David Andras ’85 says that of all of his experiences at A&M, there is one that will always remain fresh in his memory: the six weeks he and his wife, Anne ’84, spent traveling through western Europe with 50 classmates for a study-abroad finance course, led by Professor John Groth.

Rather than let the experience live on only in memory, the Andrases are giving to Mays to ensure that other Aggies have the opportunity to receive a world-class education without being hindered by a lack of funds. Their recent gift of $25,000 will establish the John Groth Scholarship in Finance, honoring the faculty member they remember so fondly.

Andras describes Groth as “a first-class professor and a first-class person,” and hopes the scholarship would be a way to honor Groth and the work that he does.

Groth says that the Andrases’ gift pleases him, but does not surprise him, based on his memories of them from the classroom. “I think that…their commitment to helping young people move ahead, to finding a right way and to developing themselves and contributing later in life, I think that’s precisely the spirit of Aggieland that we need and want,” he said. “They set an example in that process, a powerful example.”

In his 34 years at Mays, Groth has been recognized repeatedly for his excellence in the classroom. His teaching awards include the Association of Former Students Faculty Distinguished Achievement Award in Teaching; the Association of Former Students Distinguished Teaching Award; and twice, the Mays Business School Outstanding Teaching Award. In 2002, he spent a semester in Austria as a Distinguished Fulbright Scholar, and in 2005 he was chosen as a Mays Faculty Fellow for Teaching Innovation. He has taught students at all levels within Mays, including executive education.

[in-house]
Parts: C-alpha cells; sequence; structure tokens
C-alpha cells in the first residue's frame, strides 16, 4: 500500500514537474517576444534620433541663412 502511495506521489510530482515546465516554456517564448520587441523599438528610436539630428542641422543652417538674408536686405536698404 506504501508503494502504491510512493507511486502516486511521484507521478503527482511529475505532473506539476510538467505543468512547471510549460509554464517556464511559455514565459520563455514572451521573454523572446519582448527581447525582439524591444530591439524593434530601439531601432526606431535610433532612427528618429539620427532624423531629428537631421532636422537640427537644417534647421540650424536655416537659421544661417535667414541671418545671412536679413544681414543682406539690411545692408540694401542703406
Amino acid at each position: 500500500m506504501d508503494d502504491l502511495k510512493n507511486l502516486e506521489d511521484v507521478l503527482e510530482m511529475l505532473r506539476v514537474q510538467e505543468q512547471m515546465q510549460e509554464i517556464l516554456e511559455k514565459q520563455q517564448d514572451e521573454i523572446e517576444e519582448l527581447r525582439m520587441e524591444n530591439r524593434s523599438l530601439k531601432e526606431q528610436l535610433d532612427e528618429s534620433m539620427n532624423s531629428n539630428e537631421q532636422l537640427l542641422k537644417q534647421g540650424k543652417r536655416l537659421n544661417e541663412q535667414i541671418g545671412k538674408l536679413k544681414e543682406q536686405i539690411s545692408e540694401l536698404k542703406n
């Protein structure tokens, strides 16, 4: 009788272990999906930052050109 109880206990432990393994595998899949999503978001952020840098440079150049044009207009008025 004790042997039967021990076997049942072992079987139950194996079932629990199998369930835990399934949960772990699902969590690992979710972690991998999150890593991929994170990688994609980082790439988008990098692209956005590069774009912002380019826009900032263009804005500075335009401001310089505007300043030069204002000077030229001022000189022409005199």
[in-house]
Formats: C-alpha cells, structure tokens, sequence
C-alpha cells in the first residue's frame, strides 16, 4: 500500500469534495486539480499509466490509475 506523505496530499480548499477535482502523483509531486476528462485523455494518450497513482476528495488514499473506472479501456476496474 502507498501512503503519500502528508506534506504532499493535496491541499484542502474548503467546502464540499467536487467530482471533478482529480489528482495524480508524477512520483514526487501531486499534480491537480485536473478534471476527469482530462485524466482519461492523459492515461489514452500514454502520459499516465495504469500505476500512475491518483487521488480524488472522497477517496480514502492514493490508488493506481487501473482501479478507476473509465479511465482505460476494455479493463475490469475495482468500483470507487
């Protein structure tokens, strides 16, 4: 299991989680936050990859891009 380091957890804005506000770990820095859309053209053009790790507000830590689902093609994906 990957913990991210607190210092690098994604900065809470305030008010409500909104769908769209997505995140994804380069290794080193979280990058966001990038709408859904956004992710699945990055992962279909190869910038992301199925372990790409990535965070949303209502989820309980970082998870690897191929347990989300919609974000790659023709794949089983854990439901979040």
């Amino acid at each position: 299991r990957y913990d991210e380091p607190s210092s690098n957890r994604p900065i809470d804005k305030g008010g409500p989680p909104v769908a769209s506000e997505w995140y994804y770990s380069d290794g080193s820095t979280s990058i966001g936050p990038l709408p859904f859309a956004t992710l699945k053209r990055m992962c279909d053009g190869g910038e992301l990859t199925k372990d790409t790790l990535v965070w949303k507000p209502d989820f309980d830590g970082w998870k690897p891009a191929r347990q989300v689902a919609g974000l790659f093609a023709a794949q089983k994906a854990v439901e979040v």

His publications are numerous, and appear in various publications such as Journal of Finance and Quantitative Analysis, Journal of Financial Research, Journal of Consumer Marketing, and The Financial Review. He has presented papers at international and national meetings and serves as a consultant and expert witness in the areas of corporate finance and management education. He was listed in the Journal of Finance Literature as one of the most prolific authors in the field for the 1959-2008 period.

Groth’s research interests touch on a wide range of topics, often at the intersection of psychology and finance. He has explored topics from human capital, creativity, and economic returns; to information, risk, and the decision-making process; to psychic factors and issues in valuation. “I try to pick something that I don’t know anything about…then it has to be a net addition. I try to learn something new every day.”

Currently he’s exploring human capital and creativity in light of time. “When today is over for us, today is over. It’s not like a barrel of oil, or a ton of steel, or ore in the ground,” says Groth. “If we don’t allow people to contribute today, we lose the present value of today’s contributions. In a financial sense, it’s gone forever.” Groth says that many organizations reward conformity and punish creativity, when to get the greatest contribution from an individual, the opposite should occur.

His interest in human capital was honed through a long career with the U.S. Navy, where he served for 26 years in both active duty and reserves. He held many leadership positions, including chief engineer and department head on a destroyer as well as commanding officer of several units. He retired from the Navy in 1991 with the rank of O6 (captain). The Navy was a great place to study human talent and capital, he says, as people of all races, backgrounds, and opinions had to come together to get the job done. “I’ve seen people do remarkable things, doing what needed to be done rather than what was convenient or personally desirable.”

Groth has been teaching at A&M since 1975, the year he graduated from the Krannert School of Management at Purdue University. He also holds degrees in physics and in industrial administration, both from Purdue.